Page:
Anyone investigating the subject of investing will soon come across the term diversification. In other words: “Don’t put all your eggs in one basket,” “Spread your risk,” or “Invest in different asset classes.” But what exactly is meant by this?
Diversification: spread the risk over several “shoulders”
The world of asset classes and instruments is diverse. Investors can, for example, invest in companies, real estate, commodities – ranging from orange juice to live animals to gold – or art. You can hold equities, bonds, ETFs (Exchange Traded Funds), investment funds or structured products, invest in fund savings plans, take out time deposit accounts, or buy and sell options. Not every investor must and should take advantage of all the opportunities offered by financial products. But there are risks involved in devoting yourself to just one investment, industry or region. Diversification is therefore essential for investors.
Avoid risk concentration
Anyone who invests their entire investment capital only in the shares of a single company has usually been badly advised. At the end of the day, the risk of losing all the money if the company goes bankrupt cannot be ignored. What should you do instead? It is advisable to distribute the capital at the very least between several companies. You should make sure that the companies do not all operate in the same industry. Because even then, the risk of suffering large losses, for example if the industry is hit by a recession, would be too high. Diversification should also be achieved by combining investments from different countries and regions. The development of the investments will thereby be dependent on various economic factors and the risk can be spread.
Further diversification by asset class
A broadly diversified portfolio is not only characterized by avoiding economic, geographic and thematic dependencies. A balanced portfolio should also include different asset classes. Equities perform differently from bonds or commodities. So when you invest money, you should have a mix of equities and bonds from different sectors and countries in different currencies, for example, tailored to your goals and needs and in line with your risk profile. More stable investments can also be mixed with somewhat riskier investments. The general rule is that the less the individual investments correlate with each other, the better the portfolio is diversified.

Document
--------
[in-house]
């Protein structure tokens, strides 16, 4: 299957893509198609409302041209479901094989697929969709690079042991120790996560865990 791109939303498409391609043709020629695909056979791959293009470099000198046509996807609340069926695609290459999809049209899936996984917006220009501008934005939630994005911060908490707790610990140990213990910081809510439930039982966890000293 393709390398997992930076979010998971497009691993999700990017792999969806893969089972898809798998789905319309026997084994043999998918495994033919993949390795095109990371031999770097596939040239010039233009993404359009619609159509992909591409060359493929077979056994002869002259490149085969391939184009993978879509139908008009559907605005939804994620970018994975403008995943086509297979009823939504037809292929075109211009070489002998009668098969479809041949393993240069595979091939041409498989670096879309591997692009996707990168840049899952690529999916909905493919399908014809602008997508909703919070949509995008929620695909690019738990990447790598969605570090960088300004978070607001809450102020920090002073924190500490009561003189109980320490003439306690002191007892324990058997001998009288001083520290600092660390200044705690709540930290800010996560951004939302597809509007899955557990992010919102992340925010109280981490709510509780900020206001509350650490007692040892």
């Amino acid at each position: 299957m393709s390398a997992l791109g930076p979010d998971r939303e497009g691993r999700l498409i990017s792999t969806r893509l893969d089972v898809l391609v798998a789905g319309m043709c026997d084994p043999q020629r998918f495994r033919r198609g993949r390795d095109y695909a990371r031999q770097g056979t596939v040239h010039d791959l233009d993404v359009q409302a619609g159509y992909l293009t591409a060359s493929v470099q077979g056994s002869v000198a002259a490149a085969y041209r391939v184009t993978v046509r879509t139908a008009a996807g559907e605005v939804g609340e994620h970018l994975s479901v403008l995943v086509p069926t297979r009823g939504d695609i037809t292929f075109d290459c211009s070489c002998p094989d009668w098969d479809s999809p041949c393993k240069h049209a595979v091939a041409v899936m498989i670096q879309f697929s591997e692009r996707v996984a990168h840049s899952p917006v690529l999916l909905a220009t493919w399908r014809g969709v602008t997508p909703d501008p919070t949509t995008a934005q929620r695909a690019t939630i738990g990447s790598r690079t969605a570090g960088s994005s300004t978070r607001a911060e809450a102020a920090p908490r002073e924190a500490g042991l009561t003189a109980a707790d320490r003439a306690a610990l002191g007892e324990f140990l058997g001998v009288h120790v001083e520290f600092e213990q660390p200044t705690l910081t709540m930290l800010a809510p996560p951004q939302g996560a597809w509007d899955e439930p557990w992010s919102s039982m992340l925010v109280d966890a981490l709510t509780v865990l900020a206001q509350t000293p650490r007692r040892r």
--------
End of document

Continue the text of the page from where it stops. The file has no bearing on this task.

Investment funds make diversification particularly easy
Anyone who does not want to address the subject of portfolio diversification in detail can fall back on investment funds. These investment products are already diversified to a certain extent. For example, there are investment funds that combine different asset classes and currencies, and those that combine industries and regions, asset classes and industries, etc. There is a wide selection and a huge number of possible combinations. If you hold several investment funds with different focuses, it is relatively easy to achieve a broadly diversified portfolio.
Non-cash dividends as part of “diversification” – but only if you are already diversified
Investors who wish to diversify beyond the traditional criteria can also supplement their portfolio with investments that pay non-cash dividends. Of course, they should do so only if general diversification is still guaranteed, because this type of distribution of an investment does not lower the risk in principle. Some stock corporations pay out their dividends entirely in the form of tangible assets, i.e. non-cash dividends. These can be products or vouchers for services of the company, or food and drink at the General Meeting. If you have already broadly diversified your own portfolio, you can supplement it well with investments that pay suitable non-cash dividends.
Women invest differently
Whether you are a man or a woman, diversification is vital for all investors. However, female investors are often at an advantage. As a rule, they pay more attention to broad diversification and reason in a more long-term and balanced way. This means that they remain calm even in turbulent times. This is of particular benefit to female investors who are looking for stable returns in the long term. After all, frequent buying and selling of investments can not only endanger diversification, but can also quickly become expensive. Regardless of gender, the simplest way to limit the risk associated with financial investments is to diversify your own portfolio in line with your personal profile, review it regularly and realign it if necessary. We will be happy to help you achieve your personal goals step by step.